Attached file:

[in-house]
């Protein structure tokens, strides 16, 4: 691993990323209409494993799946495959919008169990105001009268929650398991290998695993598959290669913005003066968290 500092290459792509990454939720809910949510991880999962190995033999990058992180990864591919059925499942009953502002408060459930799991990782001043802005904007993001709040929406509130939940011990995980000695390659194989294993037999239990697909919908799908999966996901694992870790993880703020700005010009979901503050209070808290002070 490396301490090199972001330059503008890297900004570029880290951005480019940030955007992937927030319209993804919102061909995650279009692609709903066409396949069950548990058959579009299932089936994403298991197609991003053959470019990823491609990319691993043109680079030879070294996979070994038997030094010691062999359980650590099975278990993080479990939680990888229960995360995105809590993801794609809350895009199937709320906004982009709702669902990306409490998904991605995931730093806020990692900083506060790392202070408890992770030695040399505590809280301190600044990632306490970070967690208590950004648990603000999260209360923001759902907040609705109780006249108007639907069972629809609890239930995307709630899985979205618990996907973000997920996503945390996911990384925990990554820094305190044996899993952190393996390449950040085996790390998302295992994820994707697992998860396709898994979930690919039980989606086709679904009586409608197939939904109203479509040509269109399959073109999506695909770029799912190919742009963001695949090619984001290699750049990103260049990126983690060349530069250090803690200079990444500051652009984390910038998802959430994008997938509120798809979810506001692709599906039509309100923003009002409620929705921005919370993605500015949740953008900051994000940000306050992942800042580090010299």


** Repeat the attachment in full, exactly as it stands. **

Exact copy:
[in-house]
């Protein structure tokens, strides 16, 4: 691993990323209409494993799946495959919008169990105001009268929650398991290998695993598959290669913005003066968290 500092290459792509990454939720809910949510991880999962190995033999990058992180990864591919059925499942009953502002408060459930799991990782001043802005904007993001709040929406509130939940011990995980000695390659194989294993037999239990697909919908799908999966996901694992870790993880703020700005010009979901503050209070808290002070 490396301490090199972001330059503008890297900004570029880290951005480019940030955007992937927030319209993804919102061909995650279009692609709903066409396949069950548990058959579009299932089936994403298991197609991003053959470019990823491609990319691993043109680079030879070294996979070994038997030094010691062999359980650590099975278990993080479990939680990888229960995360995105809590993801794609809350895009199937709320906004982009709702669902990306409490998904991605995931730093806020990692900083506060790392202070408890992770030695040399505590809280301190600044990632306490970070967690208590950004648990603000999260209360923001759902907040609705109780006249108007639907069972629809609890239930995307709630899985979205618990996907973000997920996503945390996911990384925990990554820094305190044996899993952190393996390449950040085996790390998302295992994820994707697992998860396709898994979930690919039980989606086709679904009586409608197939939904109203479509040509269109399959073109999506695909770029799912190919742009963001695949090619984001290699750049990103260049990126983690060349530069250090803690200079990444500051652009984390910038998802959430994008997938509120798809979810506001692709599906039509309100923003009002409620929705921005919370993605500015949740953008900051994000940000306050992942800042580090010299």